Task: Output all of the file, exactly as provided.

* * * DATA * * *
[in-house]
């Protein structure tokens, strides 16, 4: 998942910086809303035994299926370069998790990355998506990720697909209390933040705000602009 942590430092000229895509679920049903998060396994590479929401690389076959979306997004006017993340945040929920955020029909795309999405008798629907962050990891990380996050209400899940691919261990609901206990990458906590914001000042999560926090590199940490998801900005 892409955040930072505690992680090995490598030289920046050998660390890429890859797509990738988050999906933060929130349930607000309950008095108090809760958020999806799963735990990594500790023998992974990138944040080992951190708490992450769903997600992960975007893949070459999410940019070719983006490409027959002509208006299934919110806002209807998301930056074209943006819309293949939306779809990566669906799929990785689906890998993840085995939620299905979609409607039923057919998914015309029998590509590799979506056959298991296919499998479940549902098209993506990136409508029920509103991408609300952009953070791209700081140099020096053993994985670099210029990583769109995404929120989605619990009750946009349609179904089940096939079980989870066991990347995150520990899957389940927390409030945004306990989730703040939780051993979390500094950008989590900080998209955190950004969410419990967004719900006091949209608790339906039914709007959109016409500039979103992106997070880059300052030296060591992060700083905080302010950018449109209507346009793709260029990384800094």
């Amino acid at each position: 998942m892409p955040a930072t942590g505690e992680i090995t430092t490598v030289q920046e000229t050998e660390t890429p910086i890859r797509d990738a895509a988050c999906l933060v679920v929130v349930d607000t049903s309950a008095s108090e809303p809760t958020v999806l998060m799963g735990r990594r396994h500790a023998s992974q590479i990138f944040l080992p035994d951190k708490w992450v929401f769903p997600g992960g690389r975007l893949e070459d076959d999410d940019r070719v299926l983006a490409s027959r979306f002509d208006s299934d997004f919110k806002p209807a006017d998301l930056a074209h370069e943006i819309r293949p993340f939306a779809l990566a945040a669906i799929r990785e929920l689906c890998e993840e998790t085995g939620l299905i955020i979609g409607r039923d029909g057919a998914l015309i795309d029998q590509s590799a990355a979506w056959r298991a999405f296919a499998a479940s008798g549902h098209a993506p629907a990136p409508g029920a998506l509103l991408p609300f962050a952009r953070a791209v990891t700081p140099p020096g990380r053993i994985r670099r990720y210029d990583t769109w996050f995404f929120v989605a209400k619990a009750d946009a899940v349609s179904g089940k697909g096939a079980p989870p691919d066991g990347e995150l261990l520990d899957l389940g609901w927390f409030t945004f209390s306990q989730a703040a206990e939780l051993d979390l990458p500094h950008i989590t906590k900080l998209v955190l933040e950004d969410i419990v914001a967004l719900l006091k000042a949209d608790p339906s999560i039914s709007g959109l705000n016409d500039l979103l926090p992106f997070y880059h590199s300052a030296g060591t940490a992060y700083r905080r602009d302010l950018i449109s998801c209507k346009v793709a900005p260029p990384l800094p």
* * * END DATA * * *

[in-house]
């Protein structure tokens, strides 16, 4: 998942910086809303035994299926370069998790990355998506990720697909209390933040705000602009 942590430092000229895509679920049903998060396994590479929401690389076959979306997004006017993340945040929920955020029909795309999405008798629907962050990891990380996050209400899940691919261990609901206990990458906590914001000042999560926090590199940490998801900005 892409955040930072505690992680090995490598030289920046050998660390890429890859797509990738988050999906933060929130349930607000309950008095108090809760958020999806799963735990990594500790023998992974990138944040080992951190708490992450769903997600992960975007893949070459999410940019070719983006490409027959002509208006299934919110806002209807998301930056074209943006819309293949939306779809990566669906799929990785689906890998993840085995939620299905979609409607039923057919998914015309029998590509590799979506056959298991296919499998479940549902098209993506990136409508029920509103991408609300952009953070791209700081140099020096053993994985670099210029990583769109995404929120989605619990009750946009349609179904089940096939079980989870066991990347995150520990899957389940927390409030945004306990989730703040939780051993979390500094950008989590900080998209955190950004969410419990967004719900006091949209608790339906039914709007959109016409500039979103992106997070880059300052030296060591992060700083905080302010950018449109209507346009793709260029990384800094």
């Amino acid at each position: 998942m892409p955040a930072t942590g505690e992680i090995t430092t490598v030289q920046e000229t050998e660390t890429p910086i890859r797509d990738a895509a988050c999906l933060v679920v929130v349930d607000t049903s309950a008095s108090e809303p809760t958020v999806l998060m799963g735990r990594r396994h500790a023998s992974q590479i990138f944040l080992p035994d951190k708490w992450v929401f769903p997600g992960g690389r975007l893949e070459d076959d999410d940019r070719v299926l983006a490409s027959r979306f002509d208006s299934d997004f919110k806002p209807a006017d998301l930056a074209h370069e943006i819309r293949p993340f939306a779809l990566a945040a669906i799929r990785e929920l689906c890998e993840e998790t085995g939620l299905i955020i979609g409607r039923d029909g057919a998914l015309i795309d029998q590509s590799a990355a979506w056959r298991a999405f296919a499998a479940s008798g549902h098209a993506p629907a990136p409508g029920a998506l509103l991408p609300f962050a952009r953070a791209v990891t700081p140099p020096g990380r053993i994985r670099r990720y210029d990583t769109w996050f995404f929120v989605a209400k619990a009750d946009a899940v349609s179904g089940k697909g096939a079980p989870p691919d066991g990347e995150l261990l520990d899957l389940g609901w927390f409030t945004f209390s306990q989730a703040a206990e939780l051993d979390l990458p500094h950008i989590t906590k900080l998209v955190l933040e950004d969410i419990v914001a967004l719900l006091k000042a949209d608790p339906s999560i039914s709007g959109l705000n016409d500039l979103l926090p992106f997070y880059h590199s300052a030296g060591t940490a992060y700083r905080r602009d302010l950018i449109s998801c209507k346009v793709a900005p260029p990384l800094p």